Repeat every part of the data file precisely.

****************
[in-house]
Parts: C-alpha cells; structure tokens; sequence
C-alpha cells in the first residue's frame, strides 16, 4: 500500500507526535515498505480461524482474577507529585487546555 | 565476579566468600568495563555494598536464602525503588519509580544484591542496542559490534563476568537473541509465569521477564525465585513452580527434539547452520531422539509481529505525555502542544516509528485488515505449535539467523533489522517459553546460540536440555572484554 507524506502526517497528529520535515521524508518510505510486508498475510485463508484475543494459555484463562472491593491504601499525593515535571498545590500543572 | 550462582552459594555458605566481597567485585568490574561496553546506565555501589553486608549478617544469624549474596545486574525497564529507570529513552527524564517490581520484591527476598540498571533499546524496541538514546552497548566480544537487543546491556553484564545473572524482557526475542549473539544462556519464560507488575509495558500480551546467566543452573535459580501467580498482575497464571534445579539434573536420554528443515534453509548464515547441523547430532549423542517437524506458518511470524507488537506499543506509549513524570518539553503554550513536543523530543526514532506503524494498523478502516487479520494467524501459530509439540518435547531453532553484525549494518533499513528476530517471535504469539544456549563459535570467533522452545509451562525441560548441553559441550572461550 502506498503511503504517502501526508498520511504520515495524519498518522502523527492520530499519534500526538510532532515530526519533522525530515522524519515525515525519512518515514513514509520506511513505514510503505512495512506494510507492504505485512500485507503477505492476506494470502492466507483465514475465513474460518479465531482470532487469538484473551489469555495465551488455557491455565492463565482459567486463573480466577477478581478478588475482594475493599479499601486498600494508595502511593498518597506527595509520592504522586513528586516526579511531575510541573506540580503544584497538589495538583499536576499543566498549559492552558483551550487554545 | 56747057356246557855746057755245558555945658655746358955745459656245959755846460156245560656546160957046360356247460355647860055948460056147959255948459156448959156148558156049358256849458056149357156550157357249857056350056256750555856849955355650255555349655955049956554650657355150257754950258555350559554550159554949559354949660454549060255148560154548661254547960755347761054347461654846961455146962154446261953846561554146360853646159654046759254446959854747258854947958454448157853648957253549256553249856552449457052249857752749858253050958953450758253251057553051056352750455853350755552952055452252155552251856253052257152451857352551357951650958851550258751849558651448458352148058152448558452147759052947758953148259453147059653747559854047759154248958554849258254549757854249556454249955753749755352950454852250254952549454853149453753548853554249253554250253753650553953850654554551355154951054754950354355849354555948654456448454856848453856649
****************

[in-house]
Parts: C-alpha cells; structure tokens; sequence
C-alpha cells in the first residue's frame, strides 16, 4: 500500500507526535515498505480461524482474577507529585487546555 | 565476579566468600568495563555494598536464602525503588519509580544484591542496542559490534563476568537473541509465569521477564525465585513452580527434539547452520531422539509481529505525555502542544516509528485488515505449535539467523533489522517459553546460540536440555572484554 507524506502526517497528529520535515521524508518510505510486508498475510485463508484475543494459555484463562472491593491504601499525593515535571498545590500543572 | 550462582552459594555458605566481597567485585568490574561496553546506565555501589553486608549478617544469624549474596545486574525497564529507570529513552527524564517490581520484591527476598540498571533499546524496541538514546552497548566480544537487543546491556553484564545473572524482557526475542549473539544462556519464560507488575509495558500480551546467566543452573535459580501467580498482575497464571534445579539434573536420554528443515534453509548464515547441523547430532549423542517437524506458518511470524507488537506499543506509549513524570518539553503554550513536543523530543526514532506503524494498523478502516487479520494467524501459530509439540518435547531453532553484525549494518533499513528476530517471535504469539544456549563459535570467533522452545509451562525441560548441553559441550572461550 502506498503511503504517502501526508498520511504520515495524519498518522502523527492520530499519534500526538510532532515530526519533522525530515522524519515525515525519512518515514513514509520506511513505514510503505512495512506494510507492504505485512500485507503477505492476506494470502492466507483465514475465513474460518479465531482470532487469538484473551489469555495465551488455557491455565492463565482459567486463573480466577477478581478478588475482594475493599479499601486498600494508595502511593498518597506527595509520592504522586513528586516526579511531575510541573506540580503544584497538589495538583499536576499543566498549559492552558483551550487554545 | 56747057356246557855746057755245558555945658655746358955745459656245959755846460156245560656546160957046360356247460355647860055948460056147959255948459156448959156148558156049358256849458056149357156550157357249857056350056256750555856849955355650255555349655955049956554650657355150257754950258555350559554550159554949559354949660454549060255148560154548661254547960755347761054347461654846961455146962154446261953846561554146360853646159654046759254446959854747258854947958454448157853648957253549256553249856552449457052249857752749858253050958953450758253251057553051056352750455853350755552952055452252155552251856253052257152451857352551357951650958851550258751849558651448458352148058152448558452147759052947758953148259453147059653747559854047759154248958554849258254549757854249556454249955753749755352950454852250254952549454853149453753548853554249253554250253753650553953850654554551355154951054754950354355849354555948654456448454856848453856649